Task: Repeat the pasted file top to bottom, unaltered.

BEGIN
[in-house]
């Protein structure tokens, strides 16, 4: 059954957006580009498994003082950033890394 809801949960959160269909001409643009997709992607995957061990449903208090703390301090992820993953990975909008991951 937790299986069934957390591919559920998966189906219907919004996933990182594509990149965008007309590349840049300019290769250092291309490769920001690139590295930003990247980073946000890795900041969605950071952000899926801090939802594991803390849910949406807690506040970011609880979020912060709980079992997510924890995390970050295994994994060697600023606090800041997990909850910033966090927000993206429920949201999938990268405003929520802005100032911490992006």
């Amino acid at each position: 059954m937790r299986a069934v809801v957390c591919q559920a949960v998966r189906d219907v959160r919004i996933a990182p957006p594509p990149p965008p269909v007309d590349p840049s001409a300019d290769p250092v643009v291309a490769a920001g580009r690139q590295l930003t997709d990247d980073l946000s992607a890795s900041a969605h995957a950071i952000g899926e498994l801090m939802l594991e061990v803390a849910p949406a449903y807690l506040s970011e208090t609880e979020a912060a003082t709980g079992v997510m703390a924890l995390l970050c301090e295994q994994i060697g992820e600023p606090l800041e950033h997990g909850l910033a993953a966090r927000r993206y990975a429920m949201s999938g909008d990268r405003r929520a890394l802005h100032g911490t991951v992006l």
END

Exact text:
[in-house]
């Protein structure tokens, strides 16, 4: 059954957006580009498994003082950033890394 809801949960959160269909001409643009997709992607995957061990449903208090703390301090992820993953990975909008991951 937790299986069934957390591919559920998966189906219907919004996933990182594509990149965008007309590349840049300019290769250092291309490769920001690139590295930003990247980073946000890795900041969605950071952000899926801090939802594991803390849910949406807690506040970011609880979020912060709980079992997510924890995390970050295994994994060697600023606090800041997990909850910033966090927000993206429920949201999938990268405003929520802005100032911490992006």
């Amino acid at each position: 059954m937790r299986a069934v809801v957390c591919q559920a949960v998966r189906d219907v959160r919004i996933a990182p957006p594509p990149p965008p269909v007309d590349p840049s001409a300019d290769p250092v643009v291309a490769a920001g580009r690139q590295l930003t997709d990247d980073l946000s992607a890795s900041a969605h995957a950071i952000g899926e498994l801090m939802l594991e061990v803390a849910p949406a449903y807690l506040s970011e208090t609880e979020a912060a003082t709980g079992v997510m703390a924890l995390l970050c301090e295994q994994i060697g992820e600023p606090l800041e950033h997990g909850l910033a993953a966090r927000r993206y990975a429920m949201s999938g909008d990268r405003r929520a890394l802005h100032g911490t991951v992006l």